An odor of sanctity

Most people today have only the sketchiest notions of where their food comes from and how it is produced. Even adults often fail to associate the shrink-wrapped packet of hamburger in the supermarket meat section with something that eats grass and goes “moo.”

Thus modern-minded clergymen are wont to shake their heads sagely and observe that the agricultural metaphors Jesus employs to illustrate his message are completely lost on a majority of folks today. Indeed, this is an argument that is frequently used to advance the cause of “modernizing” scripture and making it more “relevant to ordinary people.”

Frankly, I don’t buy it—and not just because “ordinary people” aren’t that dumb. The fact of the matter is that familiarity with things agricultural can sometimes make it more difficult to understand quite what Jesus is getting at.

As a small boy, for example, I found it hard to understand why Jesus would want to describe himself as a “Good Shepherd.” It seemed a singularly inappropriate metaphor for the Son of God. I was well acquainted with shepherds and they really didn’t conform with my idea of Jesus. In large part it was a question of image: The shepherds I knew didn’t look at all like the Jesus depicted in my picture books.

My shepherds tended to dress—winter and summer—in a vast assortment of odd knitted garments, topped by an ancient and extremely greasy raincoat and an equally greasy cloth cap. What’s more, in their work clothes, shepherds exuded the decidedly unappetizing odor of sheep. For this reason alone, they weren’t the sort of folk that people would be inclined to follow—into a wilderness, up a mountain, or anywhere else for that matter.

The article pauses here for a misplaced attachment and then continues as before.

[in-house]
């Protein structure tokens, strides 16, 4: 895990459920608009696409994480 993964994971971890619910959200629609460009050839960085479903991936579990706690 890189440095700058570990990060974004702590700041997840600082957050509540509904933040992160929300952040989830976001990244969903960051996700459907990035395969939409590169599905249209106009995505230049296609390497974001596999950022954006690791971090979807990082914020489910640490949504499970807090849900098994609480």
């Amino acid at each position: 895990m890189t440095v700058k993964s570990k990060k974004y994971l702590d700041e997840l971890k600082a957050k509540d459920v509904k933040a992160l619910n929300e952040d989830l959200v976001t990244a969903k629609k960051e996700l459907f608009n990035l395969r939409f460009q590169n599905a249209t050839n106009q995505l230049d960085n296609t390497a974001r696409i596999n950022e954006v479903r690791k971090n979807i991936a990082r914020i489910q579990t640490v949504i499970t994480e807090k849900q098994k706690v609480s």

Surely Jesus could have chosen a better way of describing himself—“the Good Ploughman,” “the Good Dairyman,” or “the Good Gamekeeper,” for example? Such names had style!

As things stood, I simply couldn’t picture Jesus preaching and performing miracles while clad in rubber boots, a mound of unraveling sweaters, a greasy raincoat and a cloth cap.

It wasn’t until much later that I discovered how wrong I had been about shepherds and how apt the “Good Shepherd” metaphor is. Shepherds are a tough and dedicated bunch. It takes skill, courage, and a good deal of compassion to handle a flock in a bitter cold lambing season.

Shepherding also requires an element of saintliness, too. There are no dumb animals dumber than sheep. Looking after their wants would, indeed, try the patience of a saint.

And a shepherd’s job in First Century Judea was far tougher than it was in mid-20th Century rural England. Its terrain was such that, at any moment, the sheep were at risk of being swept away by a mountain torrent, carried off by hill bandits, or ravaged by wolves or the Judean lion.

If the landscape was harsh, so was the weather: pitiless showers, driving snows, and parching heat. A shepherd’s life was on the line every minute of the day.

In such circumstances, there grows up between shepherd and flock a profound relationship of tenderness and trust. Unlike their European and American counterparts, shepherds in the Holy Land don’t drive their flocks. They lead them and—so complete is the bond of trust—the sheep unhesitatingly follow.

This is the relationship between God and mankind that Jesus is depicting with his “Good Shepherd” metaphor.

Sadly, however, people compare rather badly with sheep. For all their faults, sheep are usually capable of recognizing a good shepherd when they see one. But you can’t always say that of human beings. GPHX✠

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